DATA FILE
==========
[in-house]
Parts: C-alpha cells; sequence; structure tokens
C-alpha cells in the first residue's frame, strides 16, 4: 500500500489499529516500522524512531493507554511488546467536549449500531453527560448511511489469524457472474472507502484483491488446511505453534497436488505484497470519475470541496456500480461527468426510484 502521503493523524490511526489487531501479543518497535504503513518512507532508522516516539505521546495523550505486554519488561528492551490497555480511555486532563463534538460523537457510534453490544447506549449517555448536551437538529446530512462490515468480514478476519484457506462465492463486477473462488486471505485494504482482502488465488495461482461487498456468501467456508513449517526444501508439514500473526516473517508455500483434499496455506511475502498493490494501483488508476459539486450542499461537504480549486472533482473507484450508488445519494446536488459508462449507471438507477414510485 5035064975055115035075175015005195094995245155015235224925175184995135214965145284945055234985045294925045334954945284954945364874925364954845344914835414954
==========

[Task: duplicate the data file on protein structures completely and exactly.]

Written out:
[in-house]
Parts: C-alpha cells; sequence; structure tokens
C-alpha cells in the first residue's frame, strides 16, 4: 500500500489499529516500522524512531493507554511488546467536549449500531453527560448511511489469524457472474472507502484483491488446511505453534497436488505484497470519475470541496456500480461527468426510484 502521503493523524490511526489487531501479543518497535504503513518512507532508522516516539505521546495523550505486554519488561528492551490497555480511555486532563463534538460523537457510534453490544447506549449517555448536551437538529446530512462490515468480514478476519484457506462465492463486477473462488486471505485494504482482502488465488495461482461487498456468501467456508513449517526444501508439514500473526516473517508455500483434499496455506511475502498493490494501483488508476459539486450542499461537504480549486472533482473507484450508488445519494446536488459508462449507471438507477414510485 5035064975055115035075175015005195094995245155015235224925175184995135214965145284945055234985045294925045334954945284954945364874925364954845344914835414954